Norton Children’s board-certified and fellowship-trained neurologists are the leading providers of tuberous sclerosis (TS) care in Louisville, Kentucky and Southern Indiana.
Norton Children’s Hospital is the pediatric teaching hospital for the University of Louisville School of Medicine. Our physicians have expertise in their fields and are training the next generation of pediatric specialists.
We’ll determine the severity of your child’s tuberous sclerosis and create a treatment plan that minimizes risk, so your child can get back to being a kid.
What Is Tuberous Sclerosis?
Tuberous sclerosis is a rare genetic disorder associated with tumors that forms in various parts of the body, including the skin, brain, eyes, heart, kidneys and lungs.
Most of these tumors are considered benign or noncancerous. These may get larger, but they do not tend to spread to other areas of the body. The extent of these tumors and other symptoms associated with TS varies greatly among individuals.
Tumors affecting the brain include subependymal nodules, subependymal giant cell astrocytomas (SEGAs) and tubers.
Symptoms of Tuberous Sclerosis
Children with TS frequently have seizures with onset during infancy. They are at risk for a severe form of epilepsy in childhood called infantile spasms. Children with TS may have delays in reaching developmental milestones and may have intellectual disability.
A child’s eyes also may be affected, with small tumors developing on the retina. These tumors also may involve the optic nerves, which send signals from the retina to the brain.
Some children have changes on the skin, including patches or spots of decreased pigment; small raised bumps on the face known as angiofibromas; plaques of raised, thickened skin on the forehead, scalp or cheeks; and areas of irregularly shaped, thickened, flesh-colored rash called a shagreen patch.
A child can develop tumors called angiomyolipomas that affect the kidneys. Cysts in the kidneys also are more prevalent in people with TS. Sometimes, a condition, more common in adults, called lymphangioleiomyomatosis (LAM) develops in the lungs and affects breathing. Babies with TS may be born with a tumor in the heart called a rhabdomyoma. These may cause arrhythmias or obstruction of blood flow through the heart. They typically regress with time on their own.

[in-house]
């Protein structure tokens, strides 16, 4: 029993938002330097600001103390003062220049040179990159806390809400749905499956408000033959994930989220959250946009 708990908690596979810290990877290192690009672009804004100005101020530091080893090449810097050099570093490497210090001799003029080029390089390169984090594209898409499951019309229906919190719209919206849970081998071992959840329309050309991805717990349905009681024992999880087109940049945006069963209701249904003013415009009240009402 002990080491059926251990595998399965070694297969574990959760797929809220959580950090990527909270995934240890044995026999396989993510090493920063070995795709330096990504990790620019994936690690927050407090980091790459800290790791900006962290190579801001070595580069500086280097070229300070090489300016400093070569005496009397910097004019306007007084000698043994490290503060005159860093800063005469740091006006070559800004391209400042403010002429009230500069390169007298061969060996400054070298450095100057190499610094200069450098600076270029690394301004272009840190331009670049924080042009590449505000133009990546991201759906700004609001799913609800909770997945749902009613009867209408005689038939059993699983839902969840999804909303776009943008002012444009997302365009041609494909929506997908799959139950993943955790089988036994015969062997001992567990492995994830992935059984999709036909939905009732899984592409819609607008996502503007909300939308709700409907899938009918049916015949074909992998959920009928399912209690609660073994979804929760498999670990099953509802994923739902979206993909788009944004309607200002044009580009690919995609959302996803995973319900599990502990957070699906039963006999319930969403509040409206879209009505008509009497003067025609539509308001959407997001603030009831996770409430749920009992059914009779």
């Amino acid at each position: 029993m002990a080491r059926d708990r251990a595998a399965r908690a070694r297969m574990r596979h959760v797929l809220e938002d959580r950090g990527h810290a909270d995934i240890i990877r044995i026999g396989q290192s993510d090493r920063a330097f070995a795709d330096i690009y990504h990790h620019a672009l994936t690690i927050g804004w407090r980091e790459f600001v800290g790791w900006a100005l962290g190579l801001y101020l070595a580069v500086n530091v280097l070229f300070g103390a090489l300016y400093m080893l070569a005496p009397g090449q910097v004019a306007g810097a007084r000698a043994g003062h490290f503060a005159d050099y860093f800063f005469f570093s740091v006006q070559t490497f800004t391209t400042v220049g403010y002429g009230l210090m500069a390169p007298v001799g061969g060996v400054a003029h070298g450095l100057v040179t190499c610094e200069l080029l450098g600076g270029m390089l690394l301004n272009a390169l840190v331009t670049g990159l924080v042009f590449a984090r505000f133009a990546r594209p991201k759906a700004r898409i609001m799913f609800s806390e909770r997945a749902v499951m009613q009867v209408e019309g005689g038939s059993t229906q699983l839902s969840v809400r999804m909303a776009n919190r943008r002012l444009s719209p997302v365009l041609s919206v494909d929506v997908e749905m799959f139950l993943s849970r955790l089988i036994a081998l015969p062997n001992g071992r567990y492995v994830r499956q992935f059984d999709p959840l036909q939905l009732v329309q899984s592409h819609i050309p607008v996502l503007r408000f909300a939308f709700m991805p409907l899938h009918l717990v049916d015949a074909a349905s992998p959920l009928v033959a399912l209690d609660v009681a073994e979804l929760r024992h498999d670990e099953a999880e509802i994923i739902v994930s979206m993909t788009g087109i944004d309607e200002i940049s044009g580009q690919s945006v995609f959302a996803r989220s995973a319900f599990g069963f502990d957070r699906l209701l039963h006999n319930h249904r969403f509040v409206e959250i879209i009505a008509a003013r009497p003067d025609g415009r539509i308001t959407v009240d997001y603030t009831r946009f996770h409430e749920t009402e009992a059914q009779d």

If our team suspects your child has TS based on skin findings or seizures, members will order additional tests. These tests may include imaging of the brain (MRI of the brain), imaging of the heart (echocardiogram) and imaging of the kidneys (renal ultrasounds). A complete neurologic and ophthalmologic (eye) exam should be performed. If team members suspect seizures, electroencephalography (EEG) will be performed. We also may order blood tests, including genetic testing.
Treatment for TS
Though there is no cure for TS, our multidisciplinary TS team will work together to address active issues and monitor your child for the development of other aspects of the disease as they arise. Many children with TS require antiepileptic medications in order to reduce the risk of seizures. There are medications available to help reduce the size of SEGAs and kidney tumors, should these develop.
Some patients with TS may be candidates for surgery. If your child’s seizures are resistant to medications, your child will be evaluated by our refractory epilepsy team and evaluated for possible epilepsy surgery.
Possible surgical options include removal of small lesions (focal cortical resection), separation of the two hemispheres of the brain (corpus callosotomy) and placement of a vagal nerve stimulator. SEGAs may require surgery if they cause blockage of the spinal fluid flow (hydrocephalus).
*University of Louisville Multidisciplinary Tuberous Sclerosis Clinic
Arpita Lakhotia, M.D.
Sushil Gupta, M.D.
Leah Todd, social worker